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April 20, 2021

By: Brandon W. Shirley and Shelley M. Jackson

In March 2021 the Microsoft threat center announced a significant cyberattack that affected certain Microsoft Exchange users with on-premises servers throughout the world. For at least two months, hackers apparently successfully exploited vulnerabilities in the Microsoft Exchange system, giving them substantial access to certain entities’ networks. Health care providers should be particularly concerned with this attack given their increased use of electronic platforms to conduct business, see patients, and to maintain health records. Microsoft has since released security patches to close the gaps, and companies using Microsoft Exchange are urged to immediately install them. Microsoft continues to provide periodic updates, with the latest on March 25, 2021 detailing the three prevailing threat trends: web shells, human-operated ransomware, and credential theft.

As health care providers continue to be among the top targets for data breaches, such entities should take each threat seriously (even if they were not an affected target in this particular cyberattack) and take immediate steps to address the issues and guard against future attacks. Notably, the Health and Human Services Office of the Assistant Secretary for Preparedness and Response recently highlighted that health care providers represented 41% of all cyberattacks in 2020. The threat to health care providers will likely increase as providers continue to use technology platforms to conduct telehealth visits, maintain patient records, and grapple with ONC’s information blocking and interoperability rules

Health care providers’ legal and financial costs of data breaches can be significant. The financial penalties vary depending on the circumstance and scope of the breach but can easily run into the millions of dollars. Health care providers may also face legal exposure when individuals affected by a breach sue the targeted health care provider. While the legal theories for these lawsuits may vary, they commonly allege negligence, e.g., maintaining data in a reckless manner or dangerous condition, failing to comply with minimum security standards, or failure to implement and follow basic security procedures. The widespread nature of the Microsoft breaches may also subject health care providers to class action lawsuits, which potentially compound a provider’s financial exposure.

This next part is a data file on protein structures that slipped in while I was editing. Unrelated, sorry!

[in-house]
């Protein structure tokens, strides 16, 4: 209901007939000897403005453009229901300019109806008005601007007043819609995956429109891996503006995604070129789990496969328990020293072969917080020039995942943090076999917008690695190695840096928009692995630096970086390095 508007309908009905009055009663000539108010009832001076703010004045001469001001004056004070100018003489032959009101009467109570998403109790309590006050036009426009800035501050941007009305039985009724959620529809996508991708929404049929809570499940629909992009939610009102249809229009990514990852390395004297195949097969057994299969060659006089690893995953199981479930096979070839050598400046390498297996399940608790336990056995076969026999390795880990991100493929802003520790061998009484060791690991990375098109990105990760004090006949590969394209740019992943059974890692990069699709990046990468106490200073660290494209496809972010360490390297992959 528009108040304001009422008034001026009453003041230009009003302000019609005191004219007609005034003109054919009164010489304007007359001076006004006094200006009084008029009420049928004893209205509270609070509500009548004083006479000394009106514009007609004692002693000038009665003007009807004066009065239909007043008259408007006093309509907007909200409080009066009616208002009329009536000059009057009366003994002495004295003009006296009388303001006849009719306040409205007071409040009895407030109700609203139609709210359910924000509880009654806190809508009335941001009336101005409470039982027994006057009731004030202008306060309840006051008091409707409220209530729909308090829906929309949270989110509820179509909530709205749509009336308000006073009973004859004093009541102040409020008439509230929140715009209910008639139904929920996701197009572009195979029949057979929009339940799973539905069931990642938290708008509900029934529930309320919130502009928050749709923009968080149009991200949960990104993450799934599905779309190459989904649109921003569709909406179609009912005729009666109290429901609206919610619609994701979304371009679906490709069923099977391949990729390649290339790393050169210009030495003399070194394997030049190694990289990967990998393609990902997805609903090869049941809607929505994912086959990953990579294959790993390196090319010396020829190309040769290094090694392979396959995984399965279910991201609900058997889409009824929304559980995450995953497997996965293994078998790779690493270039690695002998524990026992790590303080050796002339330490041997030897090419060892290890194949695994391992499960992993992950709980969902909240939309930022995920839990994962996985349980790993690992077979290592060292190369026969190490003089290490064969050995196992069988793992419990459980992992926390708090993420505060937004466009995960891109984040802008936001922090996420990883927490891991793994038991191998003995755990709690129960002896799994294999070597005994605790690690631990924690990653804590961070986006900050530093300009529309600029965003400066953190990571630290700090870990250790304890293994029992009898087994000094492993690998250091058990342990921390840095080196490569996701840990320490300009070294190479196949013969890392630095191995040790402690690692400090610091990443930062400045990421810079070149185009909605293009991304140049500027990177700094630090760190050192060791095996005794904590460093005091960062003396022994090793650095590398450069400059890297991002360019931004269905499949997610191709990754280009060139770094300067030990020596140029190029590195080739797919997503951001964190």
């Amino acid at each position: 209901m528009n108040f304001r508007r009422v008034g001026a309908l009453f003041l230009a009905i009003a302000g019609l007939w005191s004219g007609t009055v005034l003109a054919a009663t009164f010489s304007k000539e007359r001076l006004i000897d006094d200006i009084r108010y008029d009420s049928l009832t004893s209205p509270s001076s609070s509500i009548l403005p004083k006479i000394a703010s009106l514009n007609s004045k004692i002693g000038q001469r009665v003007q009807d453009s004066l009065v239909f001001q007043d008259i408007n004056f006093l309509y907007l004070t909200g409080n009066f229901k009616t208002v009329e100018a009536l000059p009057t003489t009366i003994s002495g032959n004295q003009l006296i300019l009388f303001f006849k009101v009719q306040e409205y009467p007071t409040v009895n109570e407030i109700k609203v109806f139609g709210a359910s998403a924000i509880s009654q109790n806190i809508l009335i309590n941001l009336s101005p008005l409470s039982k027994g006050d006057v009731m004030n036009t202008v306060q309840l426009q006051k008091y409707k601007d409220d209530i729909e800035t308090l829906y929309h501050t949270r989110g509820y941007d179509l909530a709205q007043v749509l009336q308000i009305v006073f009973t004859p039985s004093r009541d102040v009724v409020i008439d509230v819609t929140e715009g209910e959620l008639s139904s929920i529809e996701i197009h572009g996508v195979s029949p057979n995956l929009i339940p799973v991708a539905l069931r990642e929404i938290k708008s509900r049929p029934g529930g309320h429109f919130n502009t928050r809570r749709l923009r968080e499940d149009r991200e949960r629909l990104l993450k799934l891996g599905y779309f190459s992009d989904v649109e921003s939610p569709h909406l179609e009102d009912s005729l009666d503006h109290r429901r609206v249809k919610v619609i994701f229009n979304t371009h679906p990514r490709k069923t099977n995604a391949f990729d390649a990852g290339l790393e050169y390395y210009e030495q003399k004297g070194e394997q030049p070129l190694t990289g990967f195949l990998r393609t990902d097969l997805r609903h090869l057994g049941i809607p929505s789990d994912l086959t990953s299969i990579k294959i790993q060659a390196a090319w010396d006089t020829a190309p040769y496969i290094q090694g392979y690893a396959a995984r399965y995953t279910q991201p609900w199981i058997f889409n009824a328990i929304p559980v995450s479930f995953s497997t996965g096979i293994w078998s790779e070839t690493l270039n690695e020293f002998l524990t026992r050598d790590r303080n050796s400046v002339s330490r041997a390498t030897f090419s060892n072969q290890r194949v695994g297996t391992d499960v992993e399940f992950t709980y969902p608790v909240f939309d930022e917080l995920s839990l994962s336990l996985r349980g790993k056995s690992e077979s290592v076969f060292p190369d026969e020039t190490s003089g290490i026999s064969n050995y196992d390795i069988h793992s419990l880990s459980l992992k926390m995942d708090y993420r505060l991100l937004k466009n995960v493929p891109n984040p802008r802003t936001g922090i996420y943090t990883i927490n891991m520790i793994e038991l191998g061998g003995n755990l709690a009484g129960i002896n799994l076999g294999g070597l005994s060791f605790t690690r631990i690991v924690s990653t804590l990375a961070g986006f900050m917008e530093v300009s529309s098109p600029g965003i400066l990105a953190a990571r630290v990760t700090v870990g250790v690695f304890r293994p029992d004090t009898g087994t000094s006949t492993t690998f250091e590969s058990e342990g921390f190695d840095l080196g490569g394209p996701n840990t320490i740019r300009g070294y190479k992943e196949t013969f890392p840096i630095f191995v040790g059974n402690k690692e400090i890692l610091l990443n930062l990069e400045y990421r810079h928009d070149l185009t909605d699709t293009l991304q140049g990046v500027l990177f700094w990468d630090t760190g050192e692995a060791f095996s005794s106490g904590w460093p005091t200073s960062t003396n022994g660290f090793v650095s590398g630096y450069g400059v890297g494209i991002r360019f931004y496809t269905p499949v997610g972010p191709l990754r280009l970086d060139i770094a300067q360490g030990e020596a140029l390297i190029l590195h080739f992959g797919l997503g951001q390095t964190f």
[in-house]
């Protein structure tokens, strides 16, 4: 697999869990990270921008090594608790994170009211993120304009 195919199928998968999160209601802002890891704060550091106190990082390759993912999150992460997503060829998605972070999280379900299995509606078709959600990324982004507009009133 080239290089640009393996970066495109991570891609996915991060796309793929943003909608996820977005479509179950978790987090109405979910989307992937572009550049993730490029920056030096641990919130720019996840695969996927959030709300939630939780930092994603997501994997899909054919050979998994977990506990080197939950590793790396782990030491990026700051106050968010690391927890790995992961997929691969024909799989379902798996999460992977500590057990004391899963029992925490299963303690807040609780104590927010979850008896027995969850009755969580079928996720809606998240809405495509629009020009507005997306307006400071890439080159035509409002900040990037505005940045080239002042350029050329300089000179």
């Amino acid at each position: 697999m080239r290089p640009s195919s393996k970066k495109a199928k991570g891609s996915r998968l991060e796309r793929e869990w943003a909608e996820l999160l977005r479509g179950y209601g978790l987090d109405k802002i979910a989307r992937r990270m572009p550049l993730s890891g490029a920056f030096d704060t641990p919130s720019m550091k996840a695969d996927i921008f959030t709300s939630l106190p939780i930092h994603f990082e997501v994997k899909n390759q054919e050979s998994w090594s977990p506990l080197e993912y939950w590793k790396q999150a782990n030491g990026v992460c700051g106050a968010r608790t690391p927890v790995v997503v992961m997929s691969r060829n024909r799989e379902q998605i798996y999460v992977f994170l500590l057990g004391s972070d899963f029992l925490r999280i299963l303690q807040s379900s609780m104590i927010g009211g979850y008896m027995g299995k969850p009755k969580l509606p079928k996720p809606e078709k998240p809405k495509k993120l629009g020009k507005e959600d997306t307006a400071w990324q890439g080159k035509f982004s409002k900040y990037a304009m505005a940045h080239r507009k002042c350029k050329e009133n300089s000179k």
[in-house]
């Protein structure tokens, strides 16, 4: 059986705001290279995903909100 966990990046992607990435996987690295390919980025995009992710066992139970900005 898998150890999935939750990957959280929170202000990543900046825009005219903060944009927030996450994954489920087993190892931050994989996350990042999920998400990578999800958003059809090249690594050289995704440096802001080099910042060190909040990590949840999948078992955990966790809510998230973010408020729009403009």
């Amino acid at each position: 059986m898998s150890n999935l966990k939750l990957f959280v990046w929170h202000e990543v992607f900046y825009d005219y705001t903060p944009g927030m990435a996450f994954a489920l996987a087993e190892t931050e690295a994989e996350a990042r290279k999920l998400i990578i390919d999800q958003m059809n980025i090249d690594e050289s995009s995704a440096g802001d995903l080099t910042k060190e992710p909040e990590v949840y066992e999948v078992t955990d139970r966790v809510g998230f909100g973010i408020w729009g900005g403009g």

Health care providers can protect themselves from incurring such legal and financial costs through various means, including: 

  • Incorporating cybersecurity matters as a core part of an enterprise-wide risk management program, including purchasing comprehensive cyber insurance coverage and regularly updating coverage types and limits as appropriate.
  • Implementing robust cybersecurity policies and procedures and updating them regularly based on the latest industry guidelines.
  • Subscribing to Government or other agency distribution lists that provide updates and information about data threats or that provide helpful resources.
  • Conducting employee training throughout the year with an emphasis on identifying and avoiding credential theft attempts, such as email phishing scams, and responding to attempted or successful ransomware attacks.
  • Identifying persons responsible for immediately installing security patches when available, particularly when vulnerabilities like the Microsoft hack are disclosed.

If you need help with your company’s cybersecurity policies or training, or if you have concerns regarding an authorized disclosure or potential data breach, contact Brandon W. Shirley or Shelley M. Jackson.

This article should not be construed as legal advice or legal opinion. The content is intended for general informational purposes only.